Crime Infested Quarter of NPD Officials Have Been Prosecuted
Around one-quarter of the leadership of Germany's extremist National Democratic Party has been convicted of a crime, according to a newspaper report. The news could add fuel to the national debate over whether to ban the party.
Almost one-third of officials within Germany's far-right National Democratic Party has either been convicted of criminal offenses or the subject of investigation for suspicion of committing them, the Berliner Zeitung newspaper reported in its Monday edition.
The newspaper cited an as yet unpublished petition by Germany's states seeking to ban the far-right NPD. Earlier this month, the sixteen states filed a motion with the Federal Constitutional Court in the city of Karlsruhe to outlaw the party, arguing it espouses a racist, violent ideology similar to Hitler's Nazi party.
Thirty-one percent of 176 NPD leaders is currently under criminal investigation or has already been convicted by a court, according to the states' legal submission, the newspaper reported. The report also states that a quarter of the party's officials have been convicted.
The verdicts and investigations against the NPD leadership reference politically motivated crimes that date back to the 1990s, including assault and battery, coercion, material damage, violation of the public peace, violation of the assault weapons law and the creation of criminal and terrorist groups.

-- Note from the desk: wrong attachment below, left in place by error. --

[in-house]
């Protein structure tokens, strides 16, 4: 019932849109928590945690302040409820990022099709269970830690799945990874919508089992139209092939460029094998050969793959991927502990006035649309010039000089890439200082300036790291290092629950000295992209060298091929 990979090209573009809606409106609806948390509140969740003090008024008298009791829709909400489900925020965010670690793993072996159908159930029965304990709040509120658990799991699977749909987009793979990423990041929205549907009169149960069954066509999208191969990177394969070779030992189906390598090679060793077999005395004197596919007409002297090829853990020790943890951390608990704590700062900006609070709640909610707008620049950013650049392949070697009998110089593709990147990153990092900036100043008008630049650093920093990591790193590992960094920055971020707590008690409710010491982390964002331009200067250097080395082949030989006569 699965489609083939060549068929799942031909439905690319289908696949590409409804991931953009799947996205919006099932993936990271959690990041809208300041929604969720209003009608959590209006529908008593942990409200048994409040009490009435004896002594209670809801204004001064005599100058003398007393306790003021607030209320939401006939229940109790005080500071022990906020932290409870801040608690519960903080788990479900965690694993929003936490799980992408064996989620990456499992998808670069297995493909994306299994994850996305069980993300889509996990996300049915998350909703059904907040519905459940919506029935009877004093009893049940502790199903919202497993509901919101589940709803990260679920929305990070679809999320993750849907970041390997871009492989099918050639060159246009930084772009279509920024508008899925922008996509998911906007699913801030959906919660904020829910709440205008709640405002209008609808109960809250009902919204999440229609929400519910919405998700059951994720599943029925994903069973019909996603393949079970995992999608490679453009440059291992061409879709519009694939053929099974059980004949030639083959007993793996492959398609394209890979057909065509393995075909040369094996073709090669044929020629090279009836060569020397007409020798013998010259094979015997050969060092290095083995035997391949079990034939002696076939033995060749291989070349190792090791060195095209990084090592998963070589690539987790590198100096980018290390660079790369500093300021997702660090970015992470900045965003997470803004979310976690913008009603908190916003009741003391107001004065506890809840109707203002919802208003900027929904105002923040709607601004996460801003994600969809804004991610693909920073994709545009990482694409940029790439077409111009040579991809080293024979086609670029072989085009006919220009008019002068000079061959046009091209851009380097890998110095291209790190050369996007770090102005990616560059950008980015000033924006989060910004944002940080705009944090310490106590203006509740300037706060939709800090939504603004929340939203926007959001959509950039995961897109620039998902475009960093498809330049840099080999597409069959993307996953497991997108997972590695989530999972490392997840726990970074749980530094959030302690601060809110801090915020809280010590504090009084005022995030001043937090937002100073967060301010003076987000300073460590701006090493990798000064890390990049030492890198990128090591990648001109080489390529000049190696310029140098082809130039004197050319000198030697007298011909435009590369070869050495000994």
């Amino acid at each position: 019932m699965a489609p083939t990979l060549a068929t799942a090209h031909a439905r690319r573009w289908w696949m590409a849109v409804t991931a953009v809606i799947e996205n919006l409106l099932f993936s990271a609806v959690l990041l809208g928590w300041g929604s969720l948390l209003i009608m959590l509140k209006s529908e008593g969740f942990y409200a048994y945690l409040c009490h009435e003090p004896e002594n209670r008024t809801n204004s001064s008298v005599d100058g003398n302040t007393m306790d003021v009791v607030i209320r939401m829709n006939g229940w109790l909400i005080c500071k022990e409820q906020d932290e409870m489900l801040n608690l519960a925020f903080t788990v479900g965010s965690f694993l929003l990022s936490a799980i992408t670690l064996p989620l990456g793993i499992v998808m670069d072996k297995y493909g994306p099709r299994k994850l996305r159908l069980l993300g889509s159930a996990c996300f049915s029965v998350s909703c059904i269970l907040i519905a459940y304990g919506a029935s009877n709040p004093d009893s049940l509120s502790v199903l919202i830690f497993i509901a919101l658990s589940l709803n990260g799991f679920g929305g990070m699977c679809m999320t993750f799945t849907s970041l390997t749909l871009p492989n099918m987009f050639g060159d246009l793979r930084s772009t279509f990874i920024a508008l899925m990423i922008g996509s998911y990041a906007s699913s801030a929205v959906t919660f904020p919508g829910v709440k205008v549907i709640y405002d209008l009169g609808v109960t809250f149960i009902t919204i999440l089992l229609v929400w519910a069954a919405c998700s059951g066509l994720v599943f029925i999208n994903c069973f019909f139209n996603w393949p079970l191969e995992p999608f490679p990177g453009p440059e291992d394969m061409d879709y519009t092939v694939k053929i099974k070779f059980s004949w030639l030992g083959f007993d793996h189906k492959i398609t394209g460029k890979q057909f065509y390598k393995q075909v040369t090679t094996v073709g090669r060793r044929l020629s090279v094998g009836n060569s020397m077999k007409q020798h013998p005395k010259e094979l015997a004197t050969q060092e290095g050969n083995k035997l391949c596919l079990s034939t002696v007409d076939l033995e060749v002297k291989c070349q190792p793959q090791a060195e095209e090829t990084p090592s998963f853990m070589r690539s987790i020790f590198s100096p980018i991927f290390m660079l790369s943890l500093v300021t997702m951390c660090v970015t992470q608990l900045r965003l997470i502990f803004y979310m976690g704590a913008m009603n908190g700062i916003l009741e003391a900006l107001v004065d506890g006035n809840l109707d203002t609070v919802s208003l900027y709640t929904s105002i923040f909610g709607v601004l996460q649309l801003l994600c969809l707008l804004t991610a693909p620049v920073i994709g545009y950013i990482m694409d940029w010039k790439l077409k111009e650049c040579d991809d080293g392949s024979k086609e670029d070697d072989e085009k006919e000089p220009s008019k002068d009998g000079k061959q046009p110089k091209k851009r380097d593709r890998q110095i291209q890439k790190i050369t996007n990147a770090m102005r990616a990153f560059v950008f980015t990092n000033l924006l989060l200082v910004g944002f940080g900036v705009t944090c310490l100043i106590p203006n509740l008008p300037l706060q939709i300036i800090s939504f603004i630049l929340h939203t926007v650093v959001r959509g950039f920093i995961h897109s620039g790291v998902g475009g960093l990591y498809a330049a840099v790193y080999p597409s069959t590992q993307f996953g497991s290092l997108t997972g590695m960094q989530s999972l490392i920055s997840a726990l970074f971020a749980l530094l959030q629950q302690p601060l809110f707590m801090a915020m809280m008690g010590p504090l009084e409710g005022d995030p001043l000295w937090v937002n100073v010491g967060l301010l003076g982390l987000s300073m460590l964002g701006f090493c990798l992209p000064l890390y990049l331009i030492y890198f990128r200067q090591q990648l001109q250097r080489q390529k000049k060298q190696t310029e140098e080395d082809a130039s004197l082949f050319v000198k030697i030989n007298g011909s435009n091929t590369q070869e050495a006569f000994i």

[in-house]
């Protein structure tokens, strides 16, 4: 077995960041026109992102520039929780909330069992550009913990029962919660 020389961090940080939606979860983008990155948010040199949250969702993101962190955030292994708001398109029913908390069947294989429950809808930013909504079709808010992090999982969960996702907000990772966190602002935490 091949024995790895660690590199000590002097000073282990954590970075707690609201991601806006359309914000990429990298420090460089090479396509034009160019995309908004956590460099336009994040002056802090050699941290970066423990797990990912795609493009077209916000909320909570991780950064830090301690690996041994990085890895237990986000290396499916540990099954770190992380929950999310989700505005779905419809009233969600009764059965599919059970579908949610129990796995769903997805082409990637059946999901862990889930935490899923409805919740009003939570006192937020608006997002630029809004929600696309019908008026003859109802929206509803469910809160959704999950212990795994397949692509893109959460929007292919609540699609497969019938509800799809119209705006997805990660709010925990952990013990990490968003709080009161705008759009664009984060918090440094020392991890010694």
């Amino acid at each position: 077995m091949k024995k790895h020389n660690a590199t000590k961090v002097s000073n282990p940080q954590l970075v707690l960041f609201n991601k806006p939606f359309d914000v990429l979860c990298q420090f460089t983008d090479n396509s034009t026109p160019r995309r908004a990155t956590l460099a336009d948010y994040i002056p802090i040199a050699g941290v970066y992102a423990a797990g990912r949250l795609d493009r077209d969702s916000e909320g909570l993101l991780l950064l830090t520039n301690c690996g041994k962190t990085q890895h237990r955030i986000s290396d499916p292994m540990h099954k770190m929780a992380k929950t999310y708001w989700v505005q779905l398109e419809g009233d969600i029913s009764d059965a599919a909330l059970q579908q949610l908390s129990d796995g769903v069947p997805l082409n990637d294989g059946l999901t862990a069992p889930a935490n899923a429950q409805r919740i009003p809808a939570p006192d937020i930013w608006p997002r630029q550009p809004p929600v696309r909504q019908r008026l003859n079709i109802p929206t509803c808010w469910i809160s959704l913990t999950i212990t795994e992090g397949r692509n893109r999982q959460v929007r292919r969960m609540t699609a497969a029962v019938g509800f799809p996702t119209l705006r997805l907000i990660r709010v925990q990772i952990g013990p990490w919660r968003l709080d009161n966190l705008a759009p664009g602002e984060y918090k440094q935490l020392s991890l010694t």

The legal move against the NPD by Germany's states comes a decade after a similar bid by the federal government failed in 2003. This time around, Chancellor Angela Merkel's federal government in Berlin declined to back the petition to the Constitutional Court, despite pressure from Germany's Turkish, Jewish and Roma communities. The new initiative was spurred by increasingly vocal public opposition to right-wing extremism following the discovery of the National Socialist Underground in 2011, a neo-Nazi terrorist group that has claimed responsibility for the murder of 10 mostly Turkish immigrants between 2000 and 2007. NPD officials deny any association with those murders.
The states contend that the NPD -- an official political party with 5,400 members and access to government funding -- poses a significant threat to German democracy. However, many experts argue that the NPD's limited national support, at 1.3 percent in the most recent federal election, make such an argument a challenge to prove in court.